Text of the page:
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Brazil Agrees Not to Raise Dairy, Other Tariffs

Apr 09, 2010

The U.S. Trade Representative and the U.S. Department of Agriculture on Wednesday announced plans for an agreement with Brazil that will not raise tariffs on a number of U.S. dairy products. The compromise came after months of anticipation that Brazilian officials would execute a tariff list affecting $269 million worth of goods in response to a long-standing dispute over the U.S. cotton program.

"Our trade relationship with Brazil is important, and the proposed deal would protect dairy exports," said Clay Hough, IDFA senior group vice president.

IDFA has worked with the Brazil Trade Action Coalition (BRAZTAC) over the past few months to inform U.S. officials of the detrimental effect these tariffs would have on a number of American exports, including milk powder with less than 1.5 percent fat and whey.

Dairy exports to Brazil have grown exponentially since 2004, reaching more than $24 million in 2008. The proposed retaliatory tariffs would have affected around $10 million worth of these exports, according to U.S. Department of Agriculture figures for 2008.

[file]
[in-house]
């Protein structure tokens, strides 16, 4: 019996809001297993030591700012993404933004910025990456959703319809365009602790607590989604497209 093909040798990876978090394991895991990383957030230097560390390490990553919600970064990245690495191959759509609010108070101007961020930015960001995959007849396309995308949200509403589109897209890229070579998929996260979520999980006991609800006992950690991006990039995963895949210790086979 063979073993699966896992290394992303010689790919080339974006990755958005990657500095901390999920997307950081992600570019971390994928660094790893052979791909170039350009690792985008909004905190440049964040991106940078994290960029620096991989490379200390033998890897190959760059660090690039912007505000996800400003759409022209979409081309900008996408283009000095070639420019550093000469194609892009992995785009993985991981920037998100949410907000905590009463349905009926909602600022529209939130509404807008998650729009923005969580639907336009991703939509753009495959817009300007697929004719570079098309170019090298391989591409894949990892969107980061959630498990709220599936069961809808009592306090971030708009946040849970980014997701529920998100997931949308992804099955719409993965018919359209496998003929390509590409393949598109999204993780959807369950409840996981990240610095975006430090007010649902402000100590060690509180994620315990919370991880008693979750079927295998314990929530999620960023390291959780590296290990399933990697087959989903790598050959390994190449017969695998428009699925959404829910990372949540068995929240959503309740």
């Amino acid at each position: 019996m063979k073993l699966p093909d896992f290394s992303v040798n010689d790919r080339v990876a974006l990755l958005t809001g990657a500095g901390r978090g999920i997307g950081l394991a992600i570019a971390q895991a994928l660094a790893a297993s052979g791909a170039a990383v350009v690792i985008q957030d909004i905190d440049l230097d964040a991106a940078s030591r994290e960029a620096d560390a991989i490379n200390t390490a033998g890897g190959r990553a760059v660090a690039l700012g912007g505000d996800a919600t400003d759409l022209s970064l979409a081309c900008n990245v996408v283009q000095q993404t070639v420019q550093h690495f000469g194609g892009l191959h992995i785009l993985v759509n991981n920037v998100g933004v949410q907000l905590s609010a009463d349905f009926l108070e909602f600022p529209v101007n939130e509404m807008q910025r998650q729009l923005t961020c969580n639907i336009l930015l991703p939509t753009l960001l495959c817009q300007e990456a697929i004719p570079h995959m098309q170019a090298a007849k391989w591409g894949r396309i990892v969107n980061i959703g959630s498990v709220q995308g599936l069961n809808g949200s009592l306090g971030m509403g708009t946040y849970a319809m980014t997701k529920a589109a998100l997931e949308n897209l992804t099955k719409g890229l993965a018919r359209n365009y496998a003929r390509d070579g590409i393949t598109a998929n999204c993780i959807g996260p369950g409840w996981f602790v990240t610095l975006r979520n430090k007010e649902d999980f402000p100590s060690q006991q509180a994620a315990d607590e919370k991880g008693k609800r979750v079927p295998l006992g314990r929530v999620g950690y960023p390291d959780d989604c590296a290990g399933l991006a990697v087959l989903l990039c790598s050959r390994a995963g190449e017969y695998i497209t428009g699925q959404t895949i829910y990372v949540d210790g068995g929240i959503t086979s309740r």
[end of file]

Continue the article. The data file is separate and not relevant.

Under the agreement, U.S. officials agreed to establish a fund for providing technical assistance and capacity building to Brazil. The fund will continue until the next Farm Bill is passed or a joint solution to the cotton dispute is reached.

The deal also changes the GSM-102 Export Credit Guarantee Program, which guarantees credit extended by U.S. banks to foreign banks for international purchases of American agricultural products, and takes steps toward determining whether Brazilian beef can be imported to U.S. markets.

IDFA will continue to monitor progress of the compromise as it is implemented. For more information, contact Katie Sparrow, IDFA manager of international affairs, at (202) 220-3507 or



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